words by Eric Engelbart
The Carolina Chocolate Drops have proven to be a bit of an anomaly in their illustrious career. Their sound is anachronistic, as they are a highly trained old-time string band revisiting the sounds of 1930’s Carolinas. They are roots music revivalists who never fail to push the envelope, without ever compromising their resonance to traditional folk music. With the release of their new album Leaving Eden [Nonesuch], the Chocolate Drops continue to produce earnest, inventive, and admirable music.
Leaving Eden marks the first Carolina Chocolate Drops album without founding member Justin Robinson. The multi-instrumentalist Robinson ventured out on his own after completing the tour for the group’s last album, 2010’s Genuine Negro Jig.
That album marked the biggest commercial success for the group, and also won them a Grammy for best traditional folk album. The album contained a remake of Blu Cantrell’s single “Hit Em’ Up Style,” performed in a bluegrass style, with Robinson beat-boxing and singer Rhiannon Giddens passionately howling the Beyonce-esque lyrics. The track helped the Chocolate Drops build notoriety and a diverse fan base. The group somehow managed to keep the track from sounding derivative or gimmicky, a difficult feat to achieve while genre-jumping.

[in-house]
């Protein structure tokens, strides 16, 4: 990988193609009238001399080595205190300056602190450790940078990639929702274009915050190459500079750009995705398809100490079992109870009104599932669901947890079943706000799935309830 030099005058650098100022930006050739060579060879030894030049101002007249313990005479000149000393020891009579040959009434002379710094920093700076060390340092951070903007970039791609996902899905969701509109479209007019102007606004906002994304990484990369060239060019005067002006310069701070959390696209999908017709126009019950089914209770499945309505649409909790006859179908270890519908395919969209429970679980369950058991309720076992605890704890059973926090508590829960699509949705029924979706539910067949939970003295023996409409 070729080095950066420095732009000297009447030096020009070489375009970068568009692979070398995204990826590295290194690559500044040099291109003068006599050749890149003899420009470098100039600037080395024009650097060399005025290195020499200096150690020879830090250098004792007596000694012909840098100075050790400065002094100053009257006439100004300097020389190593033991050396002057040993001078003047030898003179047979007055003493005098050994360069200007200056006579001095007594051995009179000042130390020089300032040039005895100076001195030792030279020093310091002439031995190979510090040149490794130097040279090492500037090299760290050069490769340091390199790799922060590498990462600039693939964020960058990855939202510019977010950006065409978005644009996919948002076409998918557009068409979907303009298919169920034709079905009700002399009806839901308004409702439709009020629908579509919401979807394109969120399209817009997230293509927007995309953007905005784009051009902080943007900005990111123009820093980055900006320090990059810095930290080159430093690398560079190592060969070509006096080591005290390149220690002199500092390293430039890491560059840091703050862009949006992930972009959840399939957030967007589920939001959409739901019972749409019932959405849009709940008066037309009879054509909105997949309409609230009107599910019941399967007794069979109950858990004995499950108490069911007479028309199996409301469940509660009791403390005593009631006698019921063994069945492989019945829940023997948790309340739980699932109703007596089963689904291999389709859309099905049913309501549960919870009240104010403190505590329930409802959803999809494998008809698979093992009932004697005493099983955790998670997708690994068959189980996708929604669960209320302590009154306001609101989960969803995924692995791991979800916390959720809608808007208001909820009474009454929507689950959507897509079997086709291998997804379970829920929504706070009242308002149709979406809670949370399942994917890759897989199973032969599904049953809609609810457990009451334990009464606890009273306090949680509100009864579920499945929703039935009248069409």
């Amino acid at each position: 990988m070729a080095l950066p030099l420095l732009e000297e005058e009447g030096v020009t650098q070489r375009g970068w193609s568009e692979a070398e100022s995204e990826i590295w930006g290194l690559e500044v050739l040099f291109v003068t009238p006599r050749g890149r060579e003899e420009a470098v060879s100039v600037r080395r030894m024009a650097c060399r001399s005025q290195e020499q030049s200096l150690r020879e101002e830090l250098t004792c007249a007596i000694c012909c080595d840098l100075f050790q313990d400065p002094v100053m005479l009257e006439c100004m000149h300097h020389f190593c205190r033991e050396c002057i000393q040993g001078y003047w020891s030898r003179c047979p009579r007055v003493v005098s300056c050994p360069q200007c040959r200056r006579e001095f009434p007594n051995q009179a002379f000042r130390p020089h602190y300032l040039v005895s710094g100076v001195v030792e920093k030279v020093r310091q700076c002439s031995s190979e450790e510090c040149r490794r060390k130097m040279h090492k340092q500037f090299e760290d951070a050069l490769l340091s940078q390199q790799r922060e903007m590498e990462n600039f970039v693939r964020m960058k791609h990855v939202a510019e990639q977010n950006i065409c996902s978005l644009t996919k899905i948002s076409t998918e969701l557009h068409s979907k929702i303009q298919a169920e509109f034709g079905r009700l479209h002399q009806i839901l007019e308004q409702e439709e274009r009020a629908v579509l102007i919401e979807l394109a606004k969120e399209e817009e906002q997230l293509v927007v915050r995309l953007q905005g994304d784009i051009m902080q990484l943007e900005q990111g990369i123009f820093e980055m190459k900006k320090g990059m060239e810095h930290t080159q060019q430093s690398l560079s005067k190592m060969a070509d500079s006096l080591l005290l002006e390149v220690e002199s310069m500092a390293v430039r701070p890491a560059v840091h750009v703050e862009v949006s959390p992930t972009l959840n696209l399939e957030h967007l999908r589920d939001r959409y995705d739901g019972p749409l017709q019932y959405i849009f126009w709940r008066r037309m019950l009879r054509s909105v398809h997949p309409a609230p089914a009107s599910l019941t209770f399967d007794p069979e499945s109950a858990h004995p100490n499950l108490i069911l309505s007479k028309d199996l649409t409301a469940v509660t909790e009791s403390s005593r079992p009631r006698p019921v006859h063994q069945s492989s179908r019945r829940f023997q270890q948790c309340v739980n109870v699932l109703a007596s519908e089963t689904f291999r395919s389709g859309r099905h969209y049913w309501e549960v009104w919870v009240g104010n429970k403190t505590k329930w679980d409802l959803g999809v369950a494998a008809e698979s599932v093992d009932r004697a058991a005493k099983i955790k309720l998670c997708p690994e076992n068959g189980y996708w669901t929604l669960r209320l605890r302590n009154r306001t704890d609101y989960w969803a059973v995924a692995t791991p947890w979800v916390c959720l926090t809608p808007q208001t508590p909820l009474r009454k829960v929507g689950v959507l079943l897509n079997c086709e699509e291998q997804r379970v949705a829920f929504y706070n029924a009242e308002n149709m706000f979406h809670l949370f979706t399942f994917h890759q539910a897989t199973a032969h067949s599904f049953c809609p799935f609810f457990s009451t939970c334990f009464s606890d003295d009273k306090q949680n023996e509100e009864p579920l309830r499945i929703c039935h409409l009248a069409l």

With Robinson’s exit, the group added a few new members before the recording of Leaving Eden. Robinson is a prodigious talent, and it took three new musicians to replace him. Adam Matta was added to the group to replicate Robinson’s beat-boxing, and Hubby Jenkins joined to play guitar and banjo. The group also added Leyla McCalla, a talented cellist from New Orleans to the roster for their current tour.
Between remaining founding members Giddens and Dom Flemons, the Carolina Chocolate Drops do not miss a beat on Leaving Eden. Every track showcases the ingenuity and musicianship that has come to be expected from the band.
Leaving Eden is speckled with numerous highlights. “Country Girl” recaptures the funky, catchy, bouncy genius of “Hit Em’ Up Style.” The somber title track showcases McCalla’s cello, while Giddens croons from the point of view of a parent in the war-torn south of the 1920s. Another standout is the remarkable cover of slavery-era ring shout tune “Read ‘Em John,” with Flemons leading the call and response.
The most profound moment on the album is the final track, “Pretty Bird.” The track (originally composed by the legendary folk artist Hazel Dickens) is composed solely of Giddens’ gorgeous, resounding vocals. The album ends with Giddens singing: “So fly away little pretty bird/Where the cold winter winds don’t go.” The line encapsulates the warm and comforting space cultivated by the Carolina Chocolate Drops on Leaving Eden. The album establishes an atmosphere and captures an aesthetic that the listener will want to revisit time and time again.